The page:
In this campy chiller, a college couple, in 1959, see an object plummet to Earth like a meteor. The boy accidentally swallows a space-slug that shoots out. In 1986, two freshmen roam the campus and stumble across the corpse of the boy who swallowed the space-slug. Once thawed out, the corpse comes to life.
Night of the Creeps
, Fred (The Monster Squad
) Dekker's spoof/tribute to '50s-era horror and science fiction, died an unheralded death at the box office back in the slasher-centric '80s, but it developed a passionate cult following in the ensuing decades; aficionados and first-timers alike will be thrilled with this DVD release, which underscores the film's loopy charms with a wealth of fun supplemental features. The premise is prime Creature Feature material--in 1959 an alien experiment containing vile, sluglike organisms that possess their hosts crashes to Earth, where one of the slugs takes over a young Lover's Lane habitué; flash-forward to 1986, when hapless nerds Jason Lively (brother of Gossip Girl
's Blake Lively) and Steve Marshall discover the corpse, cryogenically frozen in their college lab, and accidentally free it as part of a prank. The body unleashes its extraterrestrial passenger, which proceeds to infect the student population at a breakneck pace. Dekker juggles his humor and horror with a fair amount of skill, though for every inspired moment, there's a groaner or two (it was the '80s, after all); the presence of genre vet Tom Atkins (The Fog
, the 2009 My Bloody Valentine
) lends a proper degree of grit. Though not perfect, Night of the Creeps
was--and remains--a refreshingly quirky alternative to the franchise-heavy studio horror of the decade.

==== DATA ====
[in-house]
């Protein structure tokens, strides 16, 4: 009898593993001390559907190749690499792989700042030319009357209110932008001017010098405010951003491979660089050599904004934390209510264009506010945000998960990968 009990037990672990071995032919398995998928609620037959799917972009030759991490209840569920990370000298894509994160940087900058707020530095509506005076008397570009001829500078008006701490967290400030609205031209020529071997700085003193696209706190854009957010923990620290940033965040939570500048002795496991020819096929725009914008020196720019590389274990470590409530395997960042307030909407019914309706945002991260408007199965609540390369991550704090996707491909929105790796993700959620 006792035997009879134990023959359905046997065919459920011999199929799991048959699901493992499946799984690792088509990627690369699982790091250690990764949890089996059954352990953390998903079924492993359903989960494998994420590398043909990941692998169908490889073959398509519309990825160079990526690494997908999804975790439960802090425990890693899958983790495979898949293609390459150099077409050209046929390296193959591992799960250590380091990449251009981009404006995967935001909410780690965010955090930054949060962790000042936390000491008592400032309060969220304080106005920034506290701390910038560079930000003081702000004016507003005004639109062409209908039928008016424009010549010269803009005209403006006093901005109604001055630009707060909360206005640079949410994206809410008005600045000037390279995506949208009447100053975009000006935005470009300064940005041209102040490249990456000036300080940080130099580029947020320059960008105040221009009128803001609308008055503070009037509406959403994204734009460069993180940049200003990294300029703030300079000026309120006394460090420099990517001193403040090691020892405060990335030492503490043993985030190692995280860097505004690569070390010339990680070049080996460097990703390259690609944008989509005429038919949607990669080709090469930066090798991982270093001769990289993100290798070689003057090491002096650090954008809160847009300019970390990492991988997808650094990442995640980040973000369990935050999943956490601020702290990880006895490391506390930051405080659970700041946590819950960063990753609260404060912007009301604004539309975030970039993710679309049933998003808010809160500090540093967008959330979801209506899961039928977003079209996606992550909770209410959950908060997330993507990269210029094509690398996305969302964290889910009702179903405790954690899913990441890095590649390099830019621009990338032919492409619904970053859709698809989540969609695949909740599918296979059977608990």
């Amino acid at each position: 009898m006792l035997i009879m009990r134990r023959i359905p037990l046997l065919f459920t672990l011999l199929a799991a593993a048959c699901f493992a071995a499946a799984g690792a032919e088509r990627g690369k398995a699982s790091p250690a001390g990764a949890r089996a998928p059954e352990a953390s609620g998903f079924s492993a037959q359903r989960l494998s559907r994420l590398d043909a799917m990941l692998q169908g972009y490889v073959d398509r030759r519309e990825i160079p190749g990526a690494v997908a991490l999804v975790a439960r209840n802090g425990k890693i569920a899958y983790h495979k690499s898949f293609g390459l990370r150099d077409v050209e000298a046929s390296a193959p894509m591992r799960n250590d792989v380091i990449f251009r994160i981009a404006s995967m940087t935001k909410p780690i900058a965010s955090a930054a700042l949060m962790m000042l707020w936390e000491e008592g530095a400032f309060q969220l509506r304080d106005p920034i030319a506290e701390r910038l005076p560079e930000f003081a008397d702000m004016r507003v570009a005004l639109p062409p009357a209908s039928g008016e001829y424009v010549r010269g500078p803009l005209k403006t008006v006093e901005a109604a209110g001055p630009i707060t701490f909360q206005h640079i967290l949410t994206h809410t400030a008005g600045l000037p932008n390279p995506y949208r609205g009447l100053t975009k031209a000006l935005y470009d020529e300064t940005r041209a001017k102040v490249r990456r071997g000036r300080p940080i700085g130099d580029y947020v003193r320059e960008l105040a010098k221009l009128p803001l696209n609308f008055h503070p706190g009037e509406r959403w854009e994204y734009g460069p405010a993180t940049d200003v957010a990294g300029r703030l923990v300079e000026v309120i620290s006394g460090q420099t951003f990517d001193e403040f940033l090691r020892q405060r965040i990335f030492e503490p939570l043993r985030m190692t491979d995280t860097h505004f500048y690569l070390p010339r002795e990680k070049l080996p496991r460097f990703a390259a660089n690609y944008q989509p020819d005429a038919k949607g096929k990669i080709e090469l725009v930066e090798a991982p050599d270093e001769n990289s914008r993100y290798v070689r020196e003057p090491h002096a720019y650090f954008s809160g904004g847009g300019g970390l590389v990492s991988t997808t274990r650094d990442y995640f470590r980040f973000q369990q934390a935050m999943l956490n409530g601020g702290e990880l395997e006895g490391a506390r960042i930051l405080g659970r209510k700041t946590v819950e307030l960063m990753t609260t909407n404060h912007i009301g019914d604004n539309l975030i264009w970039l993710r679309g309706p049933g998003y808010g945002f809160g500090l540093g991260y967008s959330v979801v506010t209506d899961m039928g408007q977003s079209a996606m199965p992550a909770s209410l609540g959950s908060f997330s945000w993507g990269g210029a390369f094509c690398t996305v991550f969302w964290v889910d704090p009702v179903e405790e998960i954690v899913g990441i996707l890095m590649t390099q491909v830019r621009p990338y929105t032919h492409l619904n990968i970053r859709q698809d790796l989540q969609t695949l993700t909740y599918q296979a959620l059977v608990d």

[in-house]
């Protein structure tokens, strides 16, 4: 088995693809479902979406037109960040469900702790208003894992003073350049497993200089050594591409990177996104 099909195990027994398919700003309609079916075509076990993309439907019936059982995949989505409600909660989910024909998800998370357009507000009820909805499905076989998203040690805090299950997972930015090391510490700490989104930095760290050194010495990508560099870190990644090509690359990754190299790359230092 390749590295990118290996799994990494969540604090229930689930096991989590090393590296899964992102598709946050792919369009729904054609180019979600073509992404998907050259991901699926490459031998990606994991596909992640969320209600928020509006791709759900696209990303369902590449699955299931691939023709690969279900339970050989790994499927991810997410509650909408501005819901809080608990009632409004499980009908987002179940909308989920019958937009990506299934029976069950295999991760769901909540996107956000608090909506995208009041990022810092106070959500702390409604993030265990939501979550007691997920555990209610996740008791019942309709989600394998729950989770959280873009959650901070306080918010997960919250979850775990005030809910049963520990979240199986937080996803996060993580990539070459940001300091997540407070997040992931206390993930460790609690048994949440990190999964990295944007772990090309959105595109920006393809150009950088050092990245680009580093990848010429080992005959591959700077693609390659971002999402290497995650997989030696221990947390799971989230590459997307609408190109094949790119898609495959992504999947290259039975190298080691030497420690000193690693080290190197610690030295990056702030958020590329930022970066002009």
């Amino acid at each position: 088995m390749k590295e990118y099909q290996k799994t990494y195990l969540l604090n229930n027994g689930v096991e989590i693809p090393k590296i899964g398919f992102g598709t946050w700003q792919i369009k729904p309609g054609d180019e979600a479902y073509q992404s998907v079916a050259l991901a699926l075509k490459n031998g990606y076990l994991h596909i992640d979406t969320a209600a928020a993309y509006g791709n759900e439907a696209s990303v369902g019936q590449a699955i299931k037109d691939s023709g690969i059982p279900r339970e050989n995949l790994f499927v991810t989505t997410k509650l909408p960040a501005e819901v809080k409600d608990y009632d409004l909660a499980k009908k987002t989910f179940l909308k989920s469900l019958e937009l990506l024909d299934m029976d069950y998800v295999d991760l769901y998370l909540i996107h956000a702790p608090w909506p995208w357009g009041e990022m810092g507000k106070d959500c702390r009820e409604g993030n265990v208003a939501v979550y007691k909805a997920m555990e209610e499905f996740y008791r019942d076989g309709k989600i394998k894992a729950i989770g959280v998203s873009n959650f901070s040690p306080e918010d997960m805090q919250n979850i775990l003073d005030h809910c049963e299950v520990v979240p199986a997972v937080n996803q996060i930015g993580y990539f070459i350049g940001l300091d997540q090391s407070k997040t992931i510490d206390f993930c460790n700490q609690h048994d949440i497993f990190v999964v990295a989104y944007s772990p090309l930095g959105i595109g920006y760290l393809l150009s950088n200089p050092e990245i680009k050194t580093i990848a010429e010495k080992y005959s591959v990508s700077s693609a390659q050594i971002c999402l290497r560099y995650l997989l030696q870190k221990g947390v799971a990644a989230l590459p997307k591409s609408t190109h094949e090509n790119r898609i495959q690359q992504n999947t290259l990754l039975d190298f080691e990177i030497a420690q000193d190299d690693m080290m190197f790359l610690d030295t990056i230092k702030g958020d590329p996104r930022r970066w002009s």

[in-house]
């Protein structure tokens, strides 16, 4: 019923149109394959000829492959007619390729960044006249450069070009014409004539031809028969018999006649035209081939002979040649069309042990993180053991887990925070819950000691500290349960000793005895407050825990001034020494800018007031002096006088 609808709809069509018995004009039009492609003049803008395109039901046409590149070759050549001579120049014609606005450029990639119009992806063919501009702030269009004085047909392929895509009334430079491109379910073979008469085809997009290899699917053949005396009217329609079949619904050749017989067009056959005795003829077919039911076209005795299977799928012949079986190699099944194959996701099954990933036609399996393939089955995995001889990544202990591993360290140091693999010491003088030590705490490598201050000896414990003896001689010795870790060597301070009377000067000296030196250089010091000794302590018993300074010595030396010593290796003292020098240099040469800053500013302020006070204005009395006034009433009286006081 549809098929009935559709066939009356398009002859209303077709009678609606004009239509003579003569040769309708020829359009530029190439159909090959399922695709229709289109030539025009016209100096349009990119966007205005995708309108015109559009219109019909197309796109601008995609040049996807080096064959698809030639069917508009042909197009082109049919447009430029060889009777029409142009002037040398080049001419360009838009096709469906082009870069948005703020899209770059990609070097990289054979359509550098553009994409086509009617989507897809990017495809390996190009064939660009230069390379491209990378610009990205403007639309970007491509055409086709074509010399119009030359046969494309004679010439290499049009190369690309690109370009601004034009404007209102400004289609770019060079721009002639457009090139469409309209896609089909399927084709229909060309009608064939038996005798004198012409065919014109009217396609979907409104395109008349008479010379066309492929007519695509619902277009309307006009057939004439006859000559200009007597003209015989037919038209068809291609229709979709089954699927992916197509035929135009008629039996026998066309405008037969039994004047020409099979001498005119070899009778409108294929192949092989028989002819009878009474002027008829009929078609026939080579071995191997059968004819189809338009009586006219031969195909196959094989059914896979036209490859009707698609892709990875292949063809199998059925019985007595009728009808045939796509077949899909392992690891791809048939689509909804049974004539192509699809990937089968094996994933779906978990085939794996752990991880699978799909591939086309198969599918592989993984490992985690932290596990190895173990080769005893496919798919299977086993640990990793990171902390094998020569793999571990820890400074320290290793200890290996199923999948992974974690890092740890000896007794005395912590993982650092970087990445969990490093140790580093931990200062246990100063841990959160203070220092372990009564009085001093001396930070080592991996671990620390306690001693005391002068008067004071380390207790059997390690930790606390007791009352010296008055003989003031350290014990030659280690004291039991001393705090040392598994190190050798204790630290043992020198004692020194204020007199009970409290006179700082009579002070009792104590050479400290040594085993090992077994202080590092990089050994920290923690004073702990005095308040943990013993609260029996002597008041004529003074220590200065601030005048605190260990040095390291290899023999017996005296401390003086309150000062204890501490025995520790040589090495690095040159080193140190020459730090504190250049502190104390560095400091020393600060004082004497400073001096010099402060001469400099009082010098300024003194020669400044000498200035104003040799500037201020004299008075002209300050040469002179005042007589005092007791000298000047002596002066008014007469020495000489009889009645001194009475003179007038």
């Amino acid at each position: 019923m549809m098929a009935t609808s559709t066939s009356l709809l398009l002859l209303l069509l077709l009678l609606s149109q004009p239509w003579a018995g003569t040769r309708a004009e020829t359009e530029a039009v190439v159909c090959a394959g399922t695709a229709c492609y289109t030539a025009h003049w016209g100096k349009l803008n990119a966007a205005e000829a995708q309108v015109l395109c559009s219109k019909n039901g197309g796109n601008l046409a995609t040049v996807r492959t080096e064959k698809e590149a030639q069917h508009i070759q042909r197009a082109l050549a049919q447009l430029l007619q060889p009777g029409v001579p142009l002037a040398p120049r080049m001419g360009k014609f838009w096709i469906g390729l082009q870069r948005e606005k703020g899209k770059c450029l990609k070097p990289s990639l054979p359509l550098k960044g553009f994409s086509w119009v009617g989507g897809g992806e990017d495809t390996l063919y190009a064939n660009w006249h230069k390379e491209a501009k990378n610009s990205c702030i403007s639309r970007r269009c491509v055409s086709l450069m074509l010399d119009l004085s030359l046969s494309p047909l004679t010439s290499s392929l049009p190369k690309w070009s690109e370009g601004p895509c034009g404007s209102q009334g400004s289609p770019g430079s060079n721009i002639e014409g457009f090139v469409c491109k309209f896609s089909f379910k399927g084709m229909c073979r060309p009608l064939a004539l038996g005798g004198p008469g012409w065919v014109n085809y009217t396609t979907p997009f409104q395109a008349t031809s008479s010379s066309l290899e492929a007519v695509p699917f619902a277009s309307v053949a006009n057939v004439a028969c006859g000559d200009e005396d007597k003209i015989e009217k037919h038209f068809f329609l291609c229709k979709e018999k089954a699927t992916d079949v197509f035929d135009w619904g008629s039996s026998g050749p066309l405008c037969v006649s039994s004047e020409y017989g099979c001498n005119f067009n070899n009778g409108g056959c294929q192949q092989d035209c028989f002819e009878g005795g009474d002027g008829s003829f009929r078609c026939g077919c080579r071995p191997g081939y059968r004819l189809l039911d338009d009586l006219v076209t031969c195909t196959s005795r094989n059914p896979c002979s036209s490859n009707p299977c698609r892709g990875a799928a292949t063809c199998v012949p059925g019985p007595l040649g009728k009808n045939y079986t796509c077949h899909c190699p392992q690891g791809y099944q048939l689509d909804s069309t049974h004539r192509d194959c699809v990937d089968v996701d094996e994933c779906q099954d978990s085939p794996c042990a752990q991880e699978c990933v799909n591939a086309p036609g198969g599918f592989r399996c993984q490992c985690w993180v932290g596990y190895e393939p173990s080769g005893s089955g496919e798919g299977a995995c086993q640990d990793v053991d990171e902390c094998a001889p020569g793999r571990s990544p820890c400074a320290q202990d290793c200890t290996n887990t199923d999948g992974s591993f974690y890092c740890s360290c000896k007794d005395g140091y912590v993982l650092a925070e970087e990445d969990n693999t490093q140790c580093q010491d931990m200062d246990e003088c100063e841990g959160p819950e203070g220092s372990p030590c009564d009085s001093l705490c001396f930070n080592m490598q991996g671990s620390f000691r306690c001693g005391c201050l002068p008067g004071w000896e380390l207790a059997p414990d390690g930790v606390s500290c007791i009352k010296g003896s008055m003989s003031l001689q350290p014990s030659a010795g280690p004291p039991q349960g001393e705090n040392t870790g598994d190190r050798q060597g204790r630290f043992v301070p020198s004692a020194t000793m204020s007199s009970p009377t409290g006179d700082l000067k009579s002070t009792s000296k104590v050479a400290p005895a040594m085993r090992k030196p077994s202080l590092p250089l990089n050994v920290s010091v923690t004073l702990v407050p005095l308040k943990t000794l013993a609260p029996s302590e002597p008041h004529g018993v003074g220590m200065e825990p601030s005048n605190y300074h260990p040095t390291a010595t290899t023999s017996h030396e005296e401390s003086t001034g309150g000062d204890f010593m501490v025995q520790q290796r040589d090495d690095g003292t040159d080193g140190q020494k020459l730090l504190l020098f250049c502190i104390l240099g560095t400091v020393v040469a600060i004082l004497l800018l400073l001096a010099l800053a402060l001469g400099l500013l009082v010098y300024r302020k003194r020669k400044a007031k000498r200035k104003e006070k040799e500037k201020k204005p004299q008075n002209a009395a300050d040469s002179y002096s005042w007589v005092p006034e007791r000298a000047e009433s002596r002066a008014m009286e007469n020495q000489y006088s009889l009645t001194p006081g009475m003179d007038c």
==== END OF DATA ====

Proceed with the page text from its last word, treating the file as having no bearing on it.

As a reward for the cadre of fans who have been waiting so long for Creeps to reach the DVD market, the director's-cut DVD is bursting at the seams with extras devoted to the film's creation and legacy. Two commentary tracks--one with Dekker, the other with Lively, Marshall, Atkins, and costar Jill Whitlow--provide insight into both the technical and the production sides of the film; the latter is particularly notable for the cast's first viewing of the movie's original, less-gimmicky (and preferable) ending, also included here. Dekker and the cast reunite for an impressive, four-part making-of featurette, which includes interviews with makeup creators David B. Miller, Howard Berger, and Robert Kurtzman and producer Charles Gordon. Atkins also gets his own spotlight extra, which profiles his long and prolific career both in and out of the horror genre; the disc is rounded out with seven deleted scenes, the original trailer, and a text-only trivia track that can be played along with the feature itself. --Paul Gaita
Stills from Night of the Creeps (Click for larger image)